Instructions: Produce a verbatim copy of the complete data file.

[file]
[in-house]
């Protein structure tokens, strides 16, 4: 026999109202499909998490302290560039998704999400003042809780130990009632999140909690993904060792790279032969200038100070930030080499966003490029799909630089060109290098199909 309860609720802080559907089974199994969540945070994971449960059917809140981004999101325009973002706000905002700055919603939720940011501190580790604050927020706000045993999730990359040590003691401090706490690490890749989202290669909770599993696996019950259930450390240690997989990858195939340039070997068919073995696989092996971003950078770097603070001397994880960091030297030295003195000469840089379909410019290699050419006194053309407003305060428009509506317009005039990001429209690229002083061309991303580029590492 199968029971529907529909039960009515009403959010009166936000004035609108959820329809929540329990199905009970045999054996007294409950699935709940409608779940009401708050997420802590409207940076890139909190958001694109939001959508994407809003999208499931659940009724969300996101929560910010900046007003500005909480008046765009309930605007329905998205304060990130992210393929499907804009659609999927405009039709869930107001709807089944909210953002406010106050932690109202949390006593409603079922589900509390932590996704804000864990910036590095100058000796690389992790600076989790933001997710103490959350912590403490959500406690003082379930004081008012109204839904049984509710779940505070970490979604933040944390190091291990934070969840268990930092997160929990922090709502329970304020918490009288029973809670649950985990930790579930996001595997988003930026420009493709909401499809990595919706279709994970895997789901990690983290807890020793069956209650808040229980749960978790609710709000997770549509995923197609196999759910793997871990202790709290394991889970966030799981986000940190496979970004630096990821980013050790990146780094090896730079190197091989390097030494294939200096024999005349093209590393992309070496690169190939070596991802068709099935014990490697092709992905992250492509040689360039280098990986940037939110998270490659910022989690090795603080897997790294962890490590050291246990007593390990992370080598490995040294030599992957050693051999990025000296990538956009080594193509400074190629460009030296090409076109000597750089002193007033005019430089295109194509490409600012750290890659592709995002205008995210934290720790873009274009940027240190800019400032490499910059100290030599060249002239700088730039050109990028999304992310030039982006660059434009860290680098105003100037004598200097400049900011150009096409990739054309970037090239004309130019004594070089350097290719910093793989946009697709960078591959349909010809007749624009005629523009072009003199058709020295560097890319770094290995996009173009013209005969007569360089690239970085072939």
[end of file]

[in-house]
């Protein structure tokens, strides 16, 4: 026999109202499909998490302290560039998704999400003042809780130990009632999140909690993904060792790279032969200038100070930030080499966003490029799909630089060109290098199909 309860609720802080559907089974199994969540945070994971449960059917809140981004999101325009973002706000905002700055919603939720940011501190580790604050927020706000045993999730990359040590003691401090706490690490890749989202290669909770599993696996019950259930450390240690997989990858195939340039070997068919073995696989092996971003950078770097603070001397994880960091030297030295003195000469840089379909410019290699050419006194053309407003305060428009509506317009005039990001429209690229002083061309991303580029590492 199968029971529907529909039960009515009403959010009166936000004035609108959820329809929540329990199905009970045999054996007294409950699935709940409608779940009401708050997420802590409207940076890139909190958001694109939001959508994407809003999208499931659940009724969300996101929560910010900046007003500005909480008046765009309930605007329905998205304060990130992210393929499907804009659609999927405009039709869930107001709807089944909210953002406010106050932690109202949390006593409603079922589900509390932590996704804000864990910036590095100058000796690389992790600076989790933001997710103490959350912590403490959500406690003082379930004081008012109204839904049984509710779940505070970490979604933040944390190091291990934070969840268990930092997160929990922090709502329970304020918490009288029973809670649950985990930790579930996001595997988003930026420009493709909401499809990595919706279709994970895997789901990690983290807890020793069956209650808040229980749960978790609710709000997770549509995923197609196999759910793997871990202790709290394991889970966030799981986000940190496979970004630096990821980013050790990146780094090896730079190197091989390097030494294939200096024999005349093209590393992309070496690169190939070596991802068709099935014990490697092709992905992250492509040689360039280098990986940037939110998270490659910022989690090795603080897997790294962890490590050291246990007593390990992370080598490995040294030599992957050693051999990025000296990538956009080594193509400074190629460009030296090409076109000597750089002193007033005019430089295109194509490409600012750290890659592709995002205008995210934290720790873009274009940027240190800019400032490499910059100290030599060249002239700088730039050109990028999304992310030039982006660059434009860290680098105003100037004598200097400049900011150009096409990739054309970037090239004309130019004594070089350097290719910093793989946009697709960078591959349909010809007749624009005629523009072009003199058709020295560097890319770094290995996009173009013209005969007569360089690239970085072939």